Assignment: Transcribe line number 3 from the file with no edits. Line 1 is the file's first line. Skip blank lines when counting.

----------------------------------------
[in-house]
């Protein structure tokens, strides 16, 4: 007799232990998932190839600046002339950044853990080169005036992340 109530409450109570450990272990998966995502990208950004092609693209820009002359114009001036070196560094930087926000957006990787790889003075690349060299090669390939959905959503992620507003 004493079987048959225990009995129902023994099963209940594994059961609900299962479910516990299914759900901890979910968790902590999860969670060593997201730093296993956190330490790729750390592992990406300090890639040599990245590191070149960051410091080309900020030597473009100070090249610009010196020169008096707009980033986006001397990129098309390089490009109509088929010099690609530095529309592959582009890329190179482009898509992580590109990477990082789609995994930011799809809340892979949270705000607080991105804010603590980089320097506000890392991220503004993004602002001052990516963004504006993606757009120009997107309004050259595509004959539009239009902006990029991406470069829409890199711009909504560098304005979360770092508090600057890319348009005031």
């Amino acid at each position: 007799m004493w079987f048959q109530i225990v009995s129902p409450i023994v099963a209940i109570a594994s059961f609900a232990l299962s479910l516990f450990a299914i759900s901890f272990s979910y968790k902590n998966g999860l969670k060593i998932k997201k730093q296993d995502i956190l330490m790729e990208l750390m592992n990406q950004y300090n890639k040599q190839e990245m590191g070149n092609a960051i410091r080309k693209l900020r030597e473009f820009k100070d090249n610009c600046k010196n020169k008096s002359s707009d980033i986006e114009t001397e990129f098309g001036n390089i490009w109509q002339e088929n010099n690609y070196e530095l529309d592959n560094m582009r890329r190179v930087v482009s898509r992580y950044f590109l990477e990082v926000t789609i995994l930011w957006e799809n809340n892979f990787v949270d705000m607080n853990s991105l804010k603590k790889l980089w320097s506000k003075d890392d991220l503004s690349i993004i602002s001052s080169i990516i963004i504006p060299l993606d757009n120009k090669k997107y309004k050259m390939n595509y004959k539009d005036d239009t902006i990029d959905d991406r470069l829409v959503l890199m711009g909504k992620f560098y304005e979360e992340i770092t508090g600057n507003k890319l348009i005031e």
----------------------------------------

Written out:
């Amino acid at each position: 007799m004493w079987f048959q109530i225990v009995s129902p409450i023994v099963a209940i109570a594994s059961f609900a232990l299962s479910l516990f450990a299914i759900s901890f272990s979910y968790k902590n998966g999860l969670k060593i998932k997201k730093q296993d995502i956190l330490m790729e990208l750390m592992n990406q950004y300090n890639k040599q190839e990245m590191g070149n092609a960051i410091r080309k693209l900020r030597e473009f820009k100070d090249n610009c600046k010196n020169k008096s002359s707009d980033i986006e114009t001397e990129f098309g001036n390089i490009w109509q002339e088929n010099n690609y070196e530095l529309d592959n560094m582009r890329r190179v930087v482009s898509r992580y950044f590109l990477e990082v926000t789609i995994l930011w957006e799809n809340n892979f990787v949270d705000m607080n853990s991105l804010k603590k790889l980089w320097s506000k003075d890392d991220l503004s690349i993004i602002s001052s080169i990516i963004i504006p060299l993606d757009n120009k090669k997107y309004k050259m390939n595509y004959k539009d005036d239009t902006i990029d959905d991406r470069l829409v959503l890199m711009g909504k992620f560098y304005e979360e992340i770092t508090g600057n507003k890319l348009i005031e």